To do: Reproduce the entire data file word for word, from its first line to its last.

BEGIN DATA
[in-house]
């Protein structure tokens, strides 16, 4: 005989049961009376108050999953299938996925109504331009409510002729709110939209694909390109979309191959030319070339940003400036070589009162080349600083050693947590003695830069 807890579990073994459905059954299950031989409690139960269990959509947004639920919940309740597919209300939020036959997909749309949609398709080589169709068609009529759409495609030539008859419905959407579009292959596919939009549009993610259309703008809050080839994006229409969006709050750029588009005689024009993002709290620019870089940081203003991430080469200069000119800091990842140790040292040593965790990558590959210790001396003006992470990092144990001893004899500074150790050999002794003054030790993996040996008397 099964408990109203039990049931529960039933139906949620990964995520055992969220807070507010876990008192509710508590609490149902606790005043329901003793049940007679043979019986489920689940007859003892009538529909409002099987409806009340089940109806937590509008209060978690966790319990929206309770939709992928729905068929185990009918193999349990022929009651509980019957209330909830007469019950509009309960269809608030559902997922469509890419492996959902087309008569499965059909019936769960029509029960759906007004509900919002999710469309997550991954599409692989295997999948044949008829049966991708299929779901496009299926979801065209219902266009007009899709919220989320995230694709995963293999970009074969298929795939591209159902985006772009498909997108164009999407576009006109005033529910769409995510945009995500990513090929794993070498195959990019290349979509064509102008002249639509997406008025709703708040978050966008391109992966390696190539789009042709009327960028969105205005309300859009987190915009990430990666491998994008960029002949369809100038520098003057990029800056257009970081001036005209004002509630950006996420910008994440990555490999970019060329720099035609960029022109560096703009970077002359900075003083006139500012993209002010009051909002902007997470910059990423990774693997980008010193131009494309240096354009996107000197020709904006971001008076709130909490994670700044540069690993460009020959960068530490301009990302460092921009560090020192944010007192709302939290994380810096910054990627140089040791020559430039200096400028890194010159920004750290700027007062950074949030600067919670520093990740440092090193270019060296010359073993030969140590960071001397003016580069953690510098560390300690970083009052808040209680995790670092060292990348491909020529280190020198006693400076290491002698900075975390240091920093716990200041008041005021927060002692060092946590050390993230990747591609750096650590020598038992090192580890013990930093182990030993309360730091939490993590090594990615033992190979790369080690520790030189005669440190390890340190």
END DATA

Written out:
[in-house]
């Protein structure tokens, strides 16, 4: 005989049961009376108050999953299938996925109504331009409510002729709110939209694909390109979309191959030319070339940003400036070589009162080349600083050693947590003695830069 807890579990073994459905059954299950031989409690139960269990959509947004639920919940309740597919209300939020036959997909749309949609398709080589169709068609009529759409495609030539008859419905959407579009292959596919939009549009993610259309703008809050080839994006229409969006709050750029588009005689024009993002709290620019870089940081203003991430080469200069000119800091990842140790040292040593965790990558590959210790001396003006992470990092144990001893004899500074150790050999002794003054030790993996040996008397 099964408990109203039990049931529960039933139906949620990964995520055992969220807070507010876990008192509710508590609490149902606790005043329901003793049940007679043979019986489920689940007859003892009538529909409002099987409806009340089940109806937590509008209060978690966790319990929206309770939709992928729905068929185990009918193999349990022929009651509980019957209330909830007469019950509009309960269809608030559902997922469509890419492996959902087309008569499965059909019936769960029509029960759906007004509900919002999710469309997550991954599409692989295997999948044949008829049966991708299929779901496009299926979801065209219902266009007009899709919220989320995230694709995963293999970009074969298929795939591209159902985006772009498909997108164009999407576009006109005033529910769409995510945009995500990513090929794993070498195959990019290349979509064509102008002249639509997406008025709703708040978050966008391109992966390696190539789009042709009327960028969105205005309300859009987190915009990430990666491998994008960029002949369809100038520098003057990029800056257009970081001036005209004002509630950006996420910008994440990555490999970019060329720099035609960029022109560096703009970077002359900075003083006139500012993209002010009051909002902007997470910059990423990774693997980008010193131009494309240096354009996107000197020709904006971001008076709130909490994670700044540069690993460009020959960068530490301009990302460092921009560090020192944010007192709302939290994380810096910054990627140089040791020559430039200096400028890194010159920004750290700027007062950074949030600067919670520093990740440092090193270019060296010359073993030969140590960071001397003016580069953690510098560390300690970083009052808040209680995790670092060292990348491909020529280190020198006693400076290491002698900075975390240091920093716990200041008041005021927060002692060092946590050390993230990747591609750096650590020598038992090192580890013990930093182990030993309360730091939490993590090594990615033992190979790369080690520790030189005669440190390890340190």